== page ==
Scaling happens when business users see the value and they come up with new use cases and automation ideas, said Nainesh Ganu, intelligent automation advisor at Client Solution Architects, a management consultancy for the DOD.
"Business users should not feel threatened about their job or role to increase automation use," he said. He led a CoE at a retail client where they were able to scale the program to over a hundred bots across the globe because of the role the CoE played in communicating and coordinating with business users, IT and leadership.
Scaling and business user confidence encouraged the CoE to expand and enhance capabilities in AI, chatbots and intelligent document processing.
Characteristics of a CoE program
Deven Samant said some of the characteristics of CoE programs include:
- Best Practices: standardizing the approaches, processes, tools, methodologies and knowledge centers;
- Technology: identifying, innovating and accelerating reusable models;
- Experience: creating proofs of concept and marketing materials for organizational growth;
- Support: delivering the innovations and templates and providing continuous support and improvements to anticipate and prevent any challenges;
- Training: training the teams and mentoring the organization to apply the standards and processes set by the centers of excellence; and
- Governance: reviewing the deliverables and making sure they align with the organizational standards and best practices.
Different roles in implementing a CoE
It's also important to consider how new technologies like RPA are different from classic technologies in terms of the ability to reshape organizational structures.
"The transition of work to a digital workforce requires management, which is why an operating model and CoE are critical," said Jon Walden, CTO at Blue Prism Americas, an RPA vendor. He noted that key roles in these efforts need to include everything from architectural technologist to evangelists.
Automation CoEs also need to play a key role in uncovering automation opportunities through a combination of evangelism and building the technology infrastructure.
"An important part of this process is educating people about how to identify automation opportunities," said Michael Beckley, CTO and co-founder of Appian, a low-code tools provider. Once the automation opportunities are identified, the COE then needs to establish criteria for vetting and filtering them. The process of building reusable components and integrations can accelerate the adoption and deployment of automation. Reusable components also allow easier governance of the automation, thus ensuring their reliability and justifying their continued use.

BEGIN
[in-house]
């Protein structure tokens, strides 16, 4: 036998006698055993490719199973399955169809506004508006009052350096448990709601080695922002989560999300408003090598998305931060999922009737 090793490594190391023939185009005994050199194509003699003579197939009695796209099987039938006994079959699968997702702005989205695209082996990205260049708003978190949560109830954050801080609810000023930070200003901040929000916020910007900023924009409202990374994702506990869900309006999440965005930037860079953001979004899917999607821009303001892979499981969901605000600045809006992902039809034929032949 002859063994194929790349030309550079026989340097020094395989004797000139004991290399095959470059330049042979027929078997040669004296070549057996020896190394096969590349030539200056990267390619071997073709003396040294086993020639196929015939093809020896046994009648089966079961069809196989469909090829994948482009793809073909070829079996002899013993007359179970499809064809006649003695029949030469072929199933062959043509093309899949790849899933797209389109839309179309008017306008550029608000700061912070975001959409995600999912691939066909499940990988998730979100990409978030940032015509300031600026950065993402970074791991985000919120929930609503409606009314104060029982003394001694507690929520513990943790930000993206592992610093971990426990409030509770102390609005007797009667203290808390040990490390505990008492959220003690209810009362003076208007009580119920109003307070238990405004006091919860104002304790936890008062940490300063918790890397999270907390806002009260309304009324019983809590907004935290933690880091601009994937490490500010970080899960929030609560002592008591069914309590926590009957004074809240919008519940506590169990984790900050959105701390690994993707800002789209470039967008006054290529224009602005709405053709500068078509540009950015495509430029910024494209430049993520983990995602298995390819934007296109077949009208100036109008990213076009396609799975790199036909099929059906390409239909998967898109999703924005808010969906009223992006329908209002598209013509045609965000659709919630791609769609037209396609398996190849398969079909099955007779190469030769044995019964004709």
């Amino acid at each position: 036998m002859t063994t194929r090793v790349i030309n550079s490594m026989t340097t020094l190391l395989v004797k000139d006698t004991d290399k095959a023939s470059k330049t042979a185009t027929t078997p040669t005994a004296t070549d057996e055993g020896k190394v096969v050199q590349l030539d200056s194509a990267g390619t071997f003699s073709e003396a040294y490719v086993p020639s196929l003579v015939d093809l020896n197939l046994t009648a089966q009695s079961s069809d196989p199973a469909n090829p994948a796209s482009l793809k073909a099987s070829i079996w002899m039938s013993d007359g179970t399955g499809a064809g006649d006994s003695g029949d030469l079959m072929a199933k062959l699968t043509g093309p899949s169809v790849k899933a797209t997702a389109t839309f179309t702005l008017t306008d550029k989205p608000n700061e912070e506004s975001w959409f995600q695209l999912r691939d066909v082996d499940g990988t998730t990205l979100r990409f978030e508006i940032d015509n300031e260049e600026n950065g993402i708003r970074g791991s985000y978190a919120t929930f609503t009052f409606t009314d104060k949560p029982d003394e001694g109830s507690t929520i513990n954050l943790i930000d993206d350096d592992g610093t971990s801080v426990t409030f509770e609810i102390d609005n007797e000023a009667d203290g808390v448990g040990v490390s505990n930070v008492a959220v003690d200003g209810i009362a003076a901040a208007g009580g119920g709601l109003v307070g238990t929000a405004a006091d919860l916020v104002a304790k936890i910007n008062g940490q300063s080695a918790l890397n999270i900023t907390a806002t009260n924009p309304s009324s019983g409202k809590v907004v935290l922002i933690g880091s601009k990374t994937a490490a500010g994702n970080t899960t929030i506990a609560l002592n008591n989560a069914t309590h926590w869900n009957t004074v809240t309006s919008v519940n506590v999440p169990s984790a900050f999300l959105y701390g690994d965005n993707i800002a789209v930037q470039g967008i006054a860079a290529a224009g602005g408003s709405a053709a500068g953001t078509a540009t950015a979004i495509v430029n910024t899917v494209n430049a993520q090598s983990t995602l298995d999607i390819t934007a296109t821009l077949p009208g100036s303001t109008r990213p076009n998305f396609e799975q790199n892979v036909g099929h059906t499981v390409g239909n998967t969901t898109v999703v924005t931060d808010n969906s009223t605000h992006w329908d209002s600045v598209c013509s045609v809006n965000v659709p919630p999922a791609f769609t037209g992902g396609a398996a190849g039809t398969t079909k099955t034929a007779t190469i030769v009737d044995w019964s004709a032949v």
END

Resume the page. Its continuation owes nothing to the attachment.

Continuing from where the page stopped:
Focus on the CoE process
It's tempting for executives to focus on the quick wins -- but this can come at a risk to the processes required to scale, which is the main point of an automation CoE.
"It's faster and easier to build and implement automation in silos, but it's difficult to scale and brings only short-term benefits," said Param Kahlon, chief product offcer at UiPath, an RPA vendor. Instead, there should be an organization-wide approach that looks at the key focus areas across the business that require automation. This can maximize the effectiveness and sustainability of the processes.
It's also important to think about how processes are performed. Many organizations start automation initiatives without fully understanding the task that needs to be automated, said Augusto Barros, vice president at Securonix, a security operations and analytics platform. "It is surprising to see how many different versions of a process can exist in an organization, even when there is a belief that it is a single, unified process," he said.
He believes a clear understanding of the task that will be automated should be the primary goal of an automation CoE. This requires experts with the appropriate skills to uncover, document and refine processes.